At last the campaign for Orange County chairman has an underdog. And despite his posturing, it's not Mel Martinez
Fran Pignone greets reporters in a pearl plastic back brace, a stark accessory in her cool, dimly lit living room. With a recently fused vertebrae and doctors' admonitions to stay in bed, Pignone says her main concern is "how to run a campaign if you don't go to the forums."
And a campaign it will be.
The race for Orange County Chairman hit a hairpin turn last week as Pignone, a liberal Democrat and former county commissioner, entered the fray.
Pignone's last minute decision, urged by Democrats appalled by the prospect of John Ostalkiewicz waltzing into the chairmanship on a "slow growth" platform, increases the likelihood of a November election. Before Pignone's surprise announcement, Republicans Ostalkiewicz and Mel Martinez dominated a contest that appeared to be headed for a September wrap.
But now that a five-week election season has been stretched to nine, the question remains: What is this race about? Where is the county headed?
Martinez says it's about putting more deputies on the beat and improving the schools. He says it's about his decision to "give back to the community that has done so much for me and my family."
The former Orlando Utilities Commission chairman and 1994 gubernatorial running mate of Ken Connor has never held elective office. But Martinez has raised more than $500,000 in his chairman effort, much of it from the developers and engineers who run Central Florida and most of the state. From the start his strategy was to overwhelm the field with a show of superior fire-power. Martinez's fund raising account opened in January of 1997, and periodic announcements of just how fat it was were designed to scare opponents away. Martinez took no positions and posited no issues. His record provided one exception.
County Commissioner Bob Freeman jumped into the race on Martinez's right, claiming Martinez did not oppose with sufficient vigor the proposed seventh-penny increase to the county sales tax, which voters rejected last fall despite a slick marketing campaign by much of the same downtown crowd that anointed Martinez as Linda Chapin's heir apparent.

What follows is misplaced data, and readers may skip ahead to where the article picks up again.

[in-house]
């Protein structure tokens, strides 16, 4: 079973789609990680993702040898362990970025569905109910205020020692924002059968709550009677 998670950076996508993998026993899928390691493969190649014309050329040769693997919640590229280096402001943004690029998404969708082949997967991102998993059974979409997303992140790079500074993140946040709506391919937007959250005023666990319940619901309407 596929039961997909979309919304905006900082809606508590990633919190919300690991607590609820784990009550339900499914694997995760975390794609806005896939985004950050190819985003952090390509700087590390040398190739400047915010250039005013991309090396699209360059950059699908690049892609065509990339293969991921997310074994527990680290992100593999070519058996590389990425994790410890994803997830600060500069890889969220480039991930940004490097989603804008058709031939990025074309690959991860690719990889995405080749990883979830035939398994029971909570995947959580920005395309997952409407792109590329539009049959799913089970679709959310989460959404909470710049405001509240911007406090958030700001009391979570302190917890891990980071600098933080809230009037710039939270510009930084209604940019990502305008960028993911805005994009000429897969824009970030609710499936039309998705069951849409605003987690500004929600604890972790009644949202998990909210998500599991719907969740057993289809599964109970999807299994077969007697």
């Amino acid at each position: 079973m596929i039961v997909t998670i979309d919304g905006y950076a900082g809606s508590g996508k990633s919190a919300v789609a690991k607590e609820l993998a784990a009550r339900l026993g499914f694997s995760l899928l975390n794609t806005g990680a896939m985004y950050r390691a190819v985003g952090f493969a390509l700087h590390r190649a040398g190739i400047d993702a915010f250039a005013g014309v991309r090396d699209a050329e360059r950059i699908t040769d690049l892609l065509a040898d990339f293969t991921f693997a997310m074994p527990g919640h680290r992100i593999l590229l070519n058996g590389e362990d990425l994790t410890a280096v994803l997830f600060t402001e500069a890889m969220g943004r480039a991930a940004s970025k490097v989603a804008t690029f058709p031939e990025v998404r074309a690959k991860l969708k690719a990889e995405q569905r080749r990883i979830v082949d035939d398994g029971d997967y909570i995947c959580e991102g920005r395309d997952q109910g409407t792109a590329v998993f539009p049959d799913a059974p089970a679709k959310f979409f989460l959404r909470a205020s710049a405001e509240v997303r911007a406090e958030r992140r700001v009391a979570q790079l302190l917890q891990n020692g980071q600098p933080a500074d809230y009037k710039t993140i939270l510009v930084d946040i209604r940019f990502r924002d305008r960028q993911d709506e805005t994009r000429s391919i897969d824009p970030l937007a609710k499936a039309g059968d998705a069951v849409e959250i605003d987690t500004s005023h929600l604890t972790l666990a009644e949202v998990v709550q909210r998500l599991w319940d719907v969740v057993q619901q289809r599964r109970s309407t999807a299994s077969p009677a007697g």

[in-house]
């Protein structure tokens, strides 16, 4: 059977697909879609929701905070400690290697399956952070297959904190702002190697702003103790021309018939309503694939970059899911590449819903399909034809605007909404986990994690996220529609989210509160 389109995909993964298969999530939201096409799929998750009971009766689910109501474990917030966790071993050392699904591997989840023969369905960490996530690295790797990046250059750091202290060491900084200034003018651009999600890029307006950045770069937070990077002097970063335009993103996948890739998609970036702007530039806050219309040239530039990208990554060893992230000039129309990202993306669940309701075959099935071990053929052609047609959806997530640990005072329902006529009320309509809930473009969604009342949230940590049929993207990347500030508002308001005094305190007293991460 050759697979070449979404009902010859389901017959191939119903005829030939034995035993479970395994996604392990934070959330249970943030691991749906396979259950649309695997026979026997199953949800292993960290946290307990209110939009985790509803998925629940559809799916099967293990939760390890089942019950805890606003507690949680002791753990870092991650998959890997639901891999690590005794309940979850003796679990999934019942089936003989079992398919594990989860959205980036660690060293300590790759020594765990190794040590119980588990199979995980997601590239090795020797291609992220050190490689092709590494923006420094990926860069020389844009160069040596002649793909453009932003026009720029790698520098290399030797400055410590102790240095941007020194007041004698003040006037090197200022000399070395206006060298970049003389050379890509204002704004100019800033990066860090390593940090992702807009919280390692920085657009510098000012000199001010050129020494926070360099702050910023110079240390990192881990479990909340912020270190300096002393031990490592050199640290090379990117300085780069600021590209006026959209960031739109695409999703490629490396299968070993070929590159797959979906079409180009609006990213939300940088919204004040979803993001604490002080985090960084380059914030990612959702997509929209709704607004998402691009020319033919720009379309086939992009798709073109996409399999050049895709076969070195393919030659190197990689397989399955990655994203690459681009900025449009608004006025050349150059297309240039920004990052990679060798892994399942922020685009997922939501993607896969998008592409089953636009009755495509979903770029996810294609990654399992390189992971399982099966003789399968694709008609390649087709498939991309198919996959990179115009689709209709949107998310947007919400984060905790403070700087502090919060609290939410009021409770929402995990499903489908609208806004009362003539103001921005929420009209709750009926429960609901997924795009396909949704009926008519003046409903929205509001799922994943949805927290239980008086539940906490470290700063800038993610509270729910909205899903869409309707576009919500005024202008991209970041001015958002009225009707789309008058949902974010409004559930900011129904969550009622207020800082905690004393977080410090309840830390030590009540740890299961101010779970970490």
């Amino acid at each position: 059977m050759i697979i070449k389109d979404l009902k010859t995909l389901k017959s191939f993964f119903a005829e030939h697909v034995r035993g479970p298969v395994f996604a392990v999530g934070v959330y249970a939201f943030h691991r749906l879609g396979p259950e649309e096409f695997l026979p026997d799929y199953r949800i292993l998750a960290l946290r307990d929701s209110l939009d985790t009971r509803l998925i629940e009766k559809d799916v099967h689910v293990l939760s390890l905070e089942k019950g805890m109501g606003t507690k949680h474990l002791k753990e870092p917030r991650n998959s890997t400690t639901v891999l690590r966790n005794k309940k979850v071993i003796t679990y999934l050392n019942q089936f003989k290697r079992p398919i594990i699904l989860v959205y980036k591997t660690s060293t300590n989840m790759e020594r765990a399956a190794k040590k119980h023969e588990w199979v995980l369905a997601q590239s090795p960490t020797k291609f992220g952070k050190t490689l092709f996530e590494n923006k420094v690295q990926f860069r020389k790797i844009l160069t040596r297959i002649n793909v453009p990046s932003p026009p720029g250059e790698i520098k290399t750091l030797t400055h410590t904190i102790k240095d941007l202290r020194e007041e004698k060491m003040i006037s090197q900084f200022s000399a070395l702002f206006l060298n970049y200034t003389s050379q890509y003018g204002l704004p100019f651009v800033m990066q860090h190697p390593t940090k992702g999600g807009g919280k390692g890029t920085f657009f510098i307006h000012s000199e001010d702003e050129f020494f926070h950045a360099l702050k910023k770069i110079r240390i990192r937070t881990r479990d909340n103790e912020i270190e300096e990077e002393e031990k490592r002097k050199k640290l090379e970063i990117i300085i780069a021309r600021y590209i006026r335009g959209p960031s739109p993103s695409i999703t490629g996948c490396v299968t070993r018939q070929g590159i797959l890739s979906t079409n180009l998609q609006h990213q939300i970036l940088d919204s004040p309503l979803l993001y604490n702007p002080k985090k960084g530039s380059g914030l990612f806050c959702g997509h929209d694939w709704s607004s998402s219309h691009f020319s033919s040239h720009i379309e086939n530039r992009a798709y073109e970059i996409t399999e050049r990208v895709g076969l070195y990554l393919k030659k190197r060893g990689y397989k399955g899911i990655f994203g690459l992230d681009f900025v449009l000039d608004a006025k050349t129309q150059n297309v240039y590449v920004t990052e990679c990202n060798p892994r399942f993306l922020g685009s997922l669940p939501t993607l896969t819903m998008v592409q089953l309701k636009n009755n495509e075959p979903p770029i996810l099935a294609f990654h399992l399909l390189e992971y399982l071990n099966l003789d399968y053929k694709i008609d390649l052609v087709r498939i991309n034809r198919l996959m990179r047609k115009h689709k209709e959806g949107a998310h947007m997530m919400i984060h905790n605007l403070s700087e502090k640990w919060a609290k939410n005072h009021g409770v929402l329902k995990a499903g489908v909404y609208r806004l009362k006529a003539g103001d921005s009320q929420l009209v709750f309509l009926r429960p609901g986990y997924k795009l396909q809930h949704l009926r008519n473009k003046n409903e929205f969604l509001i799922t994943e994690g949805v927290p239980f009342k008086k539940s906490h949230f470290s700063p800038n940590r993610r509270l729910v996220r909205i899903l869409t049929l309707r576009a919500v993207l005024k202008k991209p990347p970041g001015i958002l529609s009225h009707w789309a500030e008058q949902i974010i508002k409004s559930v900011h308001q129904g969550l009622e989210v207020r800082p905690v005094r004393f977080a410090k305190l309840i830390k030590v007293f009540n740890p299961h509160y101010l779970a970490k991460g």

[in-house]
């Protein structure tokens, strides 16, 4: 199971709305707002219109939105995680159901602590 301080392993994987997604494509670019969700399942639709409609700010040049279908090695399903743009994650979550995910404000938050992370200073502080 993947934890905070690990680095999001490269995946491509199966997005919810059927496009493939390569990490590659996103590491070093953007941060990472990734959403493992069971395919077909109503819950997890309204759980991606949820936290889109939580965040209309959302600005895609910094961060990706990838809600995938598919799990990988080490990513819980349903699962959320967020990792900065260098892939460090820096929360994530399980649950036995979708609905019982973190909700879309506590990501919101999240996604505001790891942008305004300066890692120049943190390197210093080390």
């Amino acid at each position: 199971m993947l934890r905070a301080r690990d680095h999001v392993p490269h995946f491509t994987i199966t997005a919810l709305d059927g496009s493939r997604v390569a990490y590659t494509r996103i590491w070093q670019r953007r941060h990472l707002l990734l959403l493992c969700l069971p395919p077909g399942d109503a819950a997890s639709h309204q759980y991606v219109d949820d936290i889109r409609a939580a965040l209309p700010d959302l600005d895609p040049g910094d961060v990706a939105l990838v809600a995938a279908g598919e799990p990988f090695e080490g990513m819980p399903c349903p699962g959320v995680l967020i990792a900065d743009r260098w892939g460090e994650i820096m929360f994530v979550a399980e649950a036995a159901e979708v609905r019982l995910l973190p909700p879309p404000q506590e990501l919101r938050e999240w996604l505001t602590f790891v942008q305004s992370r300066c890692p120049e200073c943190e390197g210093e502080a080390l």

Martinez said he opposed the tax increase, but he would not lend his face and his weight to the opponents' cause.
Then came Ostalkiewicz.
In May Ostalkiewicz wrote himself a check for $500,000 and jumped in the race, claiming Martinez is a captive of developers. With that, Ostalkiewicz-backer Freeman jumped out of the race. The high price Ostalkiewicz paid as his entrance fee also discouraged another short-lived contender, Democratic County Commissioner Mary Johnson, who bowed out after declaring that the race had become an "auction."
A staunch opponent of the sales tax increase, and of light rail, and of high-speed rail, and of government in general, Ostalkiewicz is a diamond importer who won a state senate seat in 1994 on a crusade to dismantle the state department of Health and Rehabilitative Services, a mission on which he made some progress. Other than that, he has concentrated on repealing the state's "intangibles" tax, which applies mostly to rich people like himself (he reported a net worth of $5.7 million on state disclosure forms). As a legislator he's gotten only about a quarter of his bills passed. But as a source for predictable quotes denigrating "bureaucrats" and "government waste," Ostalkiewicz has had great success.